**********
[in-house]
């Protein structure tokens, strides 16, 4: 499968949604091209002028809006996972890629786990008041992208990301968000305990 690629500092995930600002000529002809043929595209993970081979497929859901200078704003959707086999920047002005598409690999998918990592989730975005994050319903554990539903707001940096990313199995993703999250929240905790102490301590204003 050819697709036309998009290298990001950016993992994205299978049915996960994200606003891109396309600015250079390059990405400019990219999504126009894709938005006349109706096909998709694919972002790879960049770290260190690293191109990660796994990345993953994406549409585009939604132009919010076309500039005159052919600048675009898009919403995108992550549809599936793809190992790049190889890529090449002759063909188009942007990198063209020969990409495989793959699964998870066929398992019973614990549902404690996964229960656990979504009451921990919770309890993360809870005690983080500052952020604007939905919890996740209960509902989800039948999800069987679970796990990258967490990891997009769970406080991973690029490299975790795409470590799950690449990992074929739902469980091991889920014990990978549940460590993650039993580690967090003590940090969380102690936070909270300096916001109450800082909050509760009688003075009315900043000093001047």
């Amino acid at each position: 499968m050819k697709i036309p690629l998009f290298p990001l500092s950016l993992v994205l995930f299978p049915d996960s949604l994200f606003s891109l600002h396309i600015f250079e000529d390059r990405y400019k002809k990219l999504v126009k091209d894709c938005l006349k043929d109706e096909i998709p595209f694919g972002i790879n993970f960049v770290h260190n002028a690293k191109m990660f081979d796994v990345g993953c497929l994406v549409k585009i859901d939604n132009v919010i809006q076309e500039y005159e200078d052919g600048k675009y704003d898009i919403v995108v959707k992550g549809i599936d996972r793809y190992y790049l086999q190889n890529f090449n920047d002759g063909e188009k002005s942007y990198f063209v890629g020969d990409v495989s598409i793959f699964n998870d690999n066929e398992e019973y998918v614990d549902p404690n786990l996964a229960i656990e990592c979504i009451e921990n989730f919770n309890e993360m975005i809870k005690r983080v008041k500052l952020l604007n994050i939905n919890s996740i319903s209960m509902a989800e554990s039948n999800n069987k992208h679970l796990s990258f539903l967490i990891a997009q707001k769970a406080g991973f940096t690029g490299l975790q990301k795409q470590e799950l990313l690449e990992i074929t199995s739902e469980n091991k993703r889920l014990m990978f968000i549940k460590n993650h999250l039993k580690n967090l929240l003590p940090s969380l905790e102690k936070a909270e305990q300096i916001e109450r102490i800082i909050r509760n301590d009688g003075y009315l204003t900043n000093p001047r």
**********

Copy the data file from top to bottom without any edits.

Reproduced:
[in-house]
């Protein structure tokens, strides 16, 4: 499968949604091209002028809006996972890629786990008041992208990301968000305990 690629500092995930600002000529002809043929595209993970081979497929859901200078704003959707086999920047002005598409690999998918990592989730975005994050319903554990539903707001940096990313199995993703999250929240905790102490301590204003 050819697709036309998009290298990001950016993992994205299978049915996960994200606003891109396309600015250079390059990405400019990219999504126009894709938005006349109706096909998709694919972002790879960049770290260190690293191109990660796994990345993953994406549409585009939604132009919010076309500039005159052919600048675009898009919403995108992550549809599936793809190992790049190889890529090449002759063909188009942007990198063209020969990409495989793959699964998870066929398992019973614990549902404690996964229960656990979504009451921990919770309890993360809870005690983080500052952020604007939905919890996740209960509902989800039948999800069987679970796990990258967490990891997009769970406080991973690029490299975790795409470590799950690449990992074929739902469980091991889920014990990978549940460590993650039993580690967090003590940090969380102690936070909270300096916001109450800082909050509760009688003075009315900043000093001047």
């Amino acid at each position: 499968m050819k697709i036309p690629l998009f290298p990001l500092s950016l993992v994205l995930f299978p049915d996960s949604l994200f606003s891109l600002h396309i600015f250079e000529d390059r990405y400019k002809k990219l999504v126009k091209d894709c938005l006349k043929d109706e096909i998709p595209f694919g972002i790879n993970f960049v770290h260190n002028a690293k191109m990660f081979d796994v990345g993953c497929l994406v549409k585009i859901d939604n132009v919010i809006q076309e500039y005159e200078d052919g600048k675009y704003d898009i919403v995108v959707k992550g549809i599936d996972r793809y190992y790049l086999q190889n890529f090449n920047d002759g063909e188009k002005s942007y990198f063209v890629g020969d990409v495989s598409i793959f699964n998870d690999n066929e398992e019973y998918v614990d549902p404690n786990l996964a229960i656990e990592c979504i009451e921990n989730f919770n309890e993360m975005i809870k005690r983080v008041k500052l952020l604007n994050i939905n919890s996740i319903s209960m509902a989800e554990s039948n999800n069987k992208h679970l796990s990258f539903l967490i990891a997009q707001k769970a406080g991973f940096t690029g490299l975790q990301k795409q470590e799950l990313l690449e990992i074929t199995s739902e469980n091991k993703r889920l014990m990978f968000i549940k460590n993650h999250l039993k580690n967090l929240l003590p940090s969380l905790e102690k936070a909270e305990q300096i916001e109450r102490i800082i909050r509760n301590d009688g003075y009315l204003t900043n000093p001047r």